As we reach the halfway point of the year, Arts and Culture editor Taylor Washington analyzes some of the albums she considers as the best of 2018, so far.
Dirty Computer- Janelle Monáe
Released: April 27
Best Track: Screwed (feat. Zoe Kravitz)
After completing her “Metropolis” trilogy with 2013’s “Electric Lady," Janelle Monáe took a five-year hiatus. While the wait for new music has been long, it has certainly been worth it. Like her previous works, “Dirty Computer” is a conceptual masterpiece that combines funk and soul. Both the album and her 45-minute sci-fi film of the same name tell the overarching story of the power of self-expression in an oppressive society.
With “Dirty Computer,” Monáe is more fearless than ever, as she wears her badge as a queer, black woman with pride on tracks like “Django Jane” and “Pynk”. On politically charged tracks like “I Got The Juice” and “Americans," she draws inspiration from the world around her with lyrics that homage #MeToo and reference the Trump era. More than anything, “Dirty Computer” is a celebration of freedom, womanhood and love. For much of her career, critics tried to box Monáe into a category they saw as fit. However, “Dirty Computer” cements her status as an artist who is light years ahead of her time, in a league of her own.
Everything is Love -The Carters
Released: June 16
Best Track: APES**T
While on the European leg of their On the Run II tour, global superstars Beyonce and Jay-Z unexpectedly dropped their long-awaited collaborative effort, “Everything is Love”. While this is the couple’s first joint album, it’s been a long road to get here, so let’s start at the beginning.
After Beyonce hinted at Jay-Z’s infidelity with her critically acclaimed concept album, “Lemonade," Jay-Z confirmed the rumors to be true with 2017’s “4:44." On “Everything is Love," the Carters complete their unofficial trilogy detailing this rather tumultuous time in their marriage. While airing dirty laundry may have put the future of other couples further on the rocks, here, the Carters seem stronger than ever. On tracks like “Heard About Us” and “Black Effect," the pair address their onlookers and shamelessly stand by their promise to stand together for better or for worse.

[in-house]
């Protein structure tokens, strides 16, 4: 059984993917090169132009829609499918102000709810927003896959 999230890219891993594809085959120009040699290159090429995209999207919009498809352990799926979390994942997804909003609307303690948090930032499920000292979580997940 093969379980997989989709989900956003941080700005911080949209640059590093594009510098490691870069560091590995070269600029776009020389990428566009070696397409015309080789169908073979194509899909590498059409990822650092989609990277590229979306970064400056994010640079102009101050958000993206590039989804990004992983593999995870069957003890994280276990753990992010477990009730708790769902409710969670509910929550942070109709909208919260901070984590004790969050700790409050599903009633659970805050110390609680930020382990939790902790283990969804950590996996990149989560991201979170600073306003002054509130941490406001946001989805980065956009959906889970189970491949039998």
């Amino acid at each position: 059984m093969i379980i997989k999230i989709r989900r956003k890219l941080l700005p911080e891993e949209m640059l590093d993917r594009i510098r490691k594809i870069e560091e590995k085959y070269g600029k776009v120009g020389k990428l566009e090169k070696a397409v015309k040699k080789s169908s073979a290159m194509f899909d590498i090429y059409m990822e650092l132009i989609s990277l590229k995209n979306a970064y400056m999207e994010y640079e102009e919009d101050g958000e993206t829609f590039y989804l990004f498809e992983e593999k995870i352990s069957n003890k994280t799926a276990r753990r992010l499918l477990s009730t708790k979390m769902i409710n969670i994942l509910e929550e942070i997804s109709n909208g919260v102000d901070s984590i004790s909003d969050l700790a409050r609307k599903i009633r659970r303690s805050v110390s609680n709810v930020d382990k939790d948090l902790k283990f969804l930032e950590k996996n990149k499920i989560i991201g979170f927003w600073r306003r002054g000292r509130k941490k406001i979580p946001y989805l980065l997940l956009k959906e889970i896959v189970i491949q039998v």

However, the standout track has to be “APES**T," the slinky, trap-influenced anthem accompanied by a lavish music video filmed in The Louvre. While Jay-Z obviously holds his own, Beyonce is easily the glue that holds the album together. As a seasoned professional, she sounds better than ever, and exudes an air of confidence that’s unlike anything we’ve ever seen before. On tracks like “Boss” and “Nice," Beyonce’s bars arguably rival her husband’s. This highly publicized saga between the two artists should have grown tired after "4:44," but the art it has produced has been too good to ignore.
Black Panther: The Album - Various Artists
Released: Feb. 9
Best Track: King’s Dead - Jay Rock, Kendrick Lamar, Future, James Black
Curated and helmed by hip-hop heavyweight Kendrick Lamar, “Black Panther: The Album” is a soundtrack that doesn’t need its title film to justify its existence; it stands alone by itself just fine. Although most soundtracks can feel like a hodgepodge of random scenes, “Black Panther” is a cohesive effort. Each song is carefully crafted, and cleverly presents the warring perspectives of its hero, King T’Challa, and its villain, Killmonger.